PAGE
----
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Predator_Prey Instinct Awakened

post #1 of 9
Thread Starter 
Hey Gang,
I'm new this forum and have read through the FAQ regarding my kitty's behavior. I'm not sure I found what I was looking for though.

My story follows.

My wife and I adopted a 4 week old feral kitty 5 years ago. She is great little cat and a hoot to play with but....

Our "Liza" was a demure and sedate until the arrival of the third Chihuahua. Our pet family is comprised of a chow-shepherd cross whom Liza adores. The first of three Chi's is an older fellow (Raxlee) and nothing phases him. The second of three is a young female Chi (Nina) who is/was content with the slow moving, easy going life style all of us were accustomed to until the number 3 Chi showed up. We adopted this little guy this past July 2006 and now the younger two Chi's now run around the house and play. As much as we enjoy them Liza on the other hand does not.

We believe the addition of "Zephyr" and the antics that spark him and Nina has upset our Liza. We believe her predator/prey instinct has been awakened. Liza has aggressively and purposely attacked both of the little one's. Liza has drawn blood on two occasions and we operated under the three strike rule and you are out. We have applied Soft Paws, we have installed Feliway (Cat Phermone?) electrical pots in our house to no avail. We certainly keep Liza closed off in a separate bedroom while we are at work but she wants to be around us when we return home. A co-worker has graciously tried to take Liza off our hands but that situation is not working out in that Liza has not left a particular "hiding" spot since the co-worker has brought her home (approximately 10 days ago). Liza growls and swipes at the co-worker. The co-worker acknowledges that Liza does come out to eat, drink, and go to the bathroom while the co-worker is not there. The co-worker has told me that this not going to work out and that I need to take Liza back.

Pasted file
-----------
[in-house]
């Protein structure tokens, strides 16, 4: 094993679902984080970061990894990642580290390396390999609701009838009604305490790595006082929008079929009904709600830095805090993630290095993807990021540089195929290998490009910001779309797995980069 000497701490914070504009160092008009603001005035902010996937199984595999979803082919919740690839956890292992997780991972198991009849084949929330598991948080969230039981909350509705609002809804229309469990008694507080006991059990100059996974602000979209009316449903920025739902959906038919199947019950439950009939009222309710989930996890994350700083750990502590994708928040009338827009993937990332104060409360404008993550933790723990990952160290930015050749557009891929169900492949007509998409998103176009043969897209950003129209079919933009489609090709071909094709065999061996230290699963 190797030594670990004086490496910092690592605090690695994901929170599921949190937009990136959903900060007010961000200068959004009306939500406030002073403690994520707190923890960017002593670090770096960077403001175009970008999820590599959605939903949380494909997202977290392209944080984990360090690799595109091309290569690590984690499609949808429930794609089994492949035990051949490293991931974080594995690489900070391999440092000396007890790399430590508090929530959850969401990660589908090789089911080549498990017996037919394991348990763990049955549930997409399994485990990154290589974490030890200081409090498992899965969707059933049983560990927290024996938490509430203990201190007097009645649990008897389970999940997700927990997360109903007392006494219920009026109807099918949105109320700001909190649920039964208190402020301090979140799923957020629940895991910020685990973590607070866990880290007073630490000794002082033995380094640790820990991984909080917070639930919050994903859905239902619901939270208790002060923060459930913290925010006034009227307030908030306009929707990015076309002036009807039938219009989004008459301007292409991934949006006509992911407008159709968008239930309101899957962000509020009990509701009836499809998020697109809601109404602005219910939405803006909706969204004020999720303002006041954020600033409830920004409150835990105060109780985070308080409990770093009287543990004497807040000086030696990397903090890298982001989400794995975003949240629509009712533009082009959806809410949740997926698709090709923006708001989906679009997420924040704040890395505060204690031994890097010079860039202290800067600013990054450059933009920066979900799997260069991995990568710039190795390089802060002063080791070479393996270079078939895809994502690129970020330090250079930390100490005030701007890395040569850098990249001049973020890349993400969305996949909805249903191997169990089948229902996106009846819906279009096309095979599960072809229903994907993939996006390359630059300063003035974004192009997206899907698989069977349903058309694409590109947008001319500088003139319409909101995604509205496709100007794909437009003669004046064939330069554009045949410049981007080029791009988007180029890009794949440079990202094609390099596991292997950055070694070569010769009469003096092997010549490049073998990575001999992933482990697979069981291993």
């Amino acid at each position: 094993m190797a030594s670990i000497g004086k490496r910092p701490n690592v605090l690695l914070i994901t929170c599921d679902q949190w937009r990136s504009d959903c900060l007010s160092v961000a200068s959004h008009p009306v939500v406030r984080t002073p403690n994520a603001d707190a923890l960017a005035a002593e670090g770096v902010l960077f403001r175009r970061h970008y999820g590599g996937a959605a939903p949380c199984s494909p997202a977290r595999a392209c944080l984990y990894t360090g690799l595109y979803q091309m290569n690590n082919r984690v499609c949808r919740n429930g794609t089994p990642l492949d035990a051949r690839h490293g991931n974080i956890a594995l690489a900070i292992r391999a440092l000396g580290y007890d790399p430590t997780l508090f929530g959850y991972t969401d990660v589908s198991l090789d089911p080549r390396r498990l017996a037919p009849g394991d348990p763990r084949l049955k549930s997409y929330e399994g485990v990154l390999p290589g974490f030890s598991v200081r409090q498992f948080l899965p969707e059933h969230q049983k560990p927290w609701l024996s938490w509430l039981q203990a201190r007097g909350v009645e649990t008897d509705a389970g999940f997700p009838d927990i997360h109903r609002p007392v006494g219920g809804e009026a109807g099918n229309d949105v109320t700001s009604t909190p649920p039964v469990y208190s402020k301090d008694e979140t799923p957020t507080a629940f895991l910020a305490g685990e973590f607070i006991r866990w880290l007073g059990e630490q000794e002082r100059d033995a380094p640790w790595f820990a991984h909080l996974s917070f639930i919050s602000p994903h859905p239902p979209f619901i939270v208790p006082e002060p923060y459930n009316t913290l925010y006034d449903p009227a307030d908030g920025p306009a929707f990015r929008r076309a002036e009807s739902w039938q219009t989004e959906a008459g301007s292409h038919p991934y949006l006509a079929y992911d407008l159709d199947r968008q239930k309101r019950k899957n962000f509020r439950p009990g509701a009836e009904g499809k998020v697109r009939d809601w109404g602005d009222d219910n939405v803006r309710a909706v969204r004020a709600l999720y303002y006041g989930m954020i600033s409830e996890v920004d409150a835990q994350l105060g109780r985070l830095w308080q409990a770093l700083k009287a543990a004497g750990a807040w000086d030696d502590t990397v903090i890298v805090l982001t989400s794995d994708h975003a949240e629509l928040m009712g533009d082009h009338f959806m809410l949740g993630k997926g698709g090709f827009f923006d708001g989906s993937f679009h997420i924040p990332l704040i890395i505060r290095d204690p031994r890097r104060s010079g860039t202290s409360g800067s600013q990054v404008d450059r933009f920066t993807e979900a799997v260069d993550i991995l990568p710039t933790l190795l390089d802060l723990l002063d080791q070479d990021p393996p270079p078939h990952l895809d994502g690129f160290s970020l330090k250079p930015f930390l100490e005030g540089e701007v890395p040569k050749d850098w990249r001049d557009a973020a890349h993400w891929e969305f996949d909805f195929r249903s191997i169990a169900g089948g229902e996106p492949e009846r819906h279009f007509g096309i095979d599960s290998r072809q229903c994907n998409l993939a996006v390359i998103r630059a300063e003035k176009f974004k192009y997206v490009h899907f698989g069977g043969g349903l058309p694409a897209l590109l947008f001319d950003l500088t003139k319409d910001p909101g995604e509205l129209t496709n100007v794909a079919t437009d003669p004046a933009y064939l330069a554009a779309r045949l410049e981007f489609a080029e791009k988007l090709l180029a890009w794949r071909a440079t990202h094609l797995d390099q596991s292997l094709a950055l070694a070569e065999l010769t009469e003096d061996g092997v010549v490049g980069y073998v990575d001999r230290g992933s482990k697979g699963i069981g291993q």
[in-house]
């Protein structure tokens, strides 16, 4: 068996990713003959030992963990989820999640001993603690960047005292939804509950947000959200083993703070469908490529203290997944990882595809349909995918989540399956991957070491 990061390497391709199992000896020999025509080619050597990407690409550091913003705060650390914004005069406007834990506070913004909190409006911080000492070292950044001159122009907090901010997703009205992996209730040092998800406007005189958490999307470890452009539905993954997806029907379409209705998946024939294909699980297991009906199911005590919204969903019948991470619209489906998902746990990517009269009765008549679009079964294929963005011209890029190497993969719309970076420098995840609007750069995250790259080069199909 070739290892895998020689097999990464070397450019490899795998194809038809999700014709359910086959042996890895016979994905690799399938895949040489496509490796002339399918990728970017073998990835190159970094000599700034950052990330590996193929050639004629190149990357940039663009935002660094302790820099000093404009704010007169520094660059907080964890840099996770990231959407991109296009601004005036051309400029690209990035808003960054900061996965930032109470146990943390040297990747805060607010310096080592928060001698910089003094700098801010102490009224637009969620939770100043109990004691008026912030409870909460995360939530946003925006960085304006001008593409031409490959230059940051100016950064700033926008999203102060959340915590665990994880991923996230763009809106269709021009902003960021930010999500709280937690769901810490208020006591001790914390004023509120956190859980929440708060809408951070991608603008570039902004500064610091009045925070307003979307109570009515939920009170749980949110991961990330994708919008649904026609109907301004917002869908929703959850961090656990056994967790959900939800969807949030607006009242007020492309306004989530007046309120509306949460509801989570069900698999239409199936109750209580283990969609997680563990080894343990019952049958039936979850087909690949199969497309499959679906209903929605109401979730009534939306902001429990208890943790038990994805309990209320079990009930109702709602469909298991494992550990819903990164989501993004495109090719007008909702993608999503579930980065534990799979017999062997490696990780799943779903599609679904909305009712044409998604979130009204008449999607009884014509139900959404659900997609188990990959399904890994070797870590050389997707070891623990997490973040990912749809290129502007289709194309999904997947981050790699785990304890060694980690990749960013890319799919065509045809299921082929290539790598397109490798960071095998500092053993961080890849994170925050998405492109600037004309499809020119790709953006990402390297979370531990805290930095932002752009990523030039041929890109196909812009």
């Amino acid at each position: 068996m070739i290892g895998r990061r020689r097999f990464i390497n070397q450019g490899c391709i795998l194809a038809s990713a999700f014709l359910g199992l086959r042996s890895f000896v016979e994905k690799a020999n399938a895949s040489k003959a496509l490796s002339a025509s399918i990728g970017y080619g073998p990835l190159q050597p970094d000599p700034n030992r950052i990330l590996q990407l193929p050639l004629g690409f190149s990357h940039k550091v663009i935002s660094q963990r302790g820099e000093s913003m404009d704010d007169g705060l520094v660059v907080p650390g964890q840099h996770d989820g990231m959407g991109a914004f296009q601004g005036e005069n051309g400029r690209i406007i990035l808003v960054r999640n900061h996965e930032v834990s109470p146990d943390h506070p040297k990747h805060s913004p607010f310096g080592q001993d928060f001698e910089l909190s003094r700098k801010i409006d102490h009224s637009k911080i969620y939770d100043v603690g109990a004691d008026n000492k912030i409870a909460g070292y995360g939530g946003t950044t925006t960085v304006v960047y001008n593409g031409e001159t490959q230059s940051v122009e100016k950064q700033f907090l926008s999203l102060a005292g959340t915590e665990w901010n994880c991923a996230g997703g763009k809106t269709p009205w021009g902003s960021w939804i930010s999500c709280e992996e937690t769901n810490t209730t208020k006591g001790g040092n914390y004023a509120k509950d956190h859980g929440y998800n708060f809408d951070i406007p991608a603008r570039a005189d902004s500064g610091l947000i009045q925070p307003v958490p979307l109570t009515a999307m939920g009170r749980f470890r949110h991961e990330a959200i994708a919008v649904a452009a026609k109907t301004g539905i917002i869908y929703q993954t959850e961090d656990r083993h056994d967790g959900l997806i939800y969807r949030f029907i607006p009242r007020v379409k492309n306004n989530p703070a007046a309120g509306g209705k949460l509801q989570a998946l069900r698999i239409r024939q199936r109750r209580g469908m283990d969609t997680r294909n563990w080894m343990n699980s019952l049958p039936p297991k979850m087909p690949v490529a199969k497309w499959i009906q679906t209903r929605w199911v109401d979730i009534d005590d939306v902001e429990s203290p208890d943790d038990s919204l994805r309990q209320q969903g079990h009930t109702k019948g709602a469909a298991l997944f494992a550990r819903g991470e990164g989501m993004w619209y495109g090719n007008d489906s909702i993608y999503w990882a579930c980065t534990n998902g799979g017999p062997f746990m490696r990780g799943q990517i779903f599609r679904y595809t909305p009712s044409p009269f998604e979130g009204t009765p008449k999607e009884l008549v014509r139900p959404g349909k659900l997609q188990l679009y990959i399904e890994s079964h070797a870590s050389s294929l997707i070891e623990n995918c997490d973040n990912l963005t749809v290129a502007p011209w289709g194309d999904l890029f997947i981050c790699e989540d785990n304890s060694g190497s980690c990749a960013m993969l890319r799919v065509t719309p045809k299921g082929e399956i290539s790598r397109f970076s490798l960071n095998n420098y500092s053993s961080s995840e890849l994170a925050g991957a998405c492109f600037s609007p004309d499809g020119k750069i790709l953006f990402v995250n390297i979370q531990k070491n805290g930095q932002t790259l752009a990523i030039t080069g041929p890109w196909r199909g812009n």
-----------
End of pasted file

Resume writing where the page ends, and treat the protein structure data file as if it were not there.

My wife is very adamant that Liza can not come back into the house unless .......

I'm concerned from a child rearing point of view that if Liza returns to our house that she will think that she has "won" and will be even more nasty. Liza was broken and "fixed" (spayed) four years ago.

Any recommendations ole wise ones?

post #2 of 9
Liza was there before Zephyr, but she seems to be the 'dispensable' one, which I find hard to accept. When Zephyr became friends with the other young dog, he/she(?) took Liza's place in a way, and now she's on the outside. Of course she's jealous and doesn't understand why she's been punished by having to leave home and why Zephyr was allowed to come in and take over. I'd reconsider which animal, if any, should be rehomed, if that is your only choice. You said she's kept in a room while you're at work, but wants to be part of the family afterward... well, why not put Zephyr away at those times and let Liza have her old place back?
post #3 of 9
I agree with Larke. Liza is not being predatorial but territorial, and aggravated by demoting her to the "dispensable" one. Her behavior at your co-worker's is normal for abruptly displaced cats. Your co-worker may have lacked the patience or knowledge of cat behavior to care for Liza.
In my experience, in a dog-cat household, cats rule. Dogs are pack animals so they readily accept this arrangement.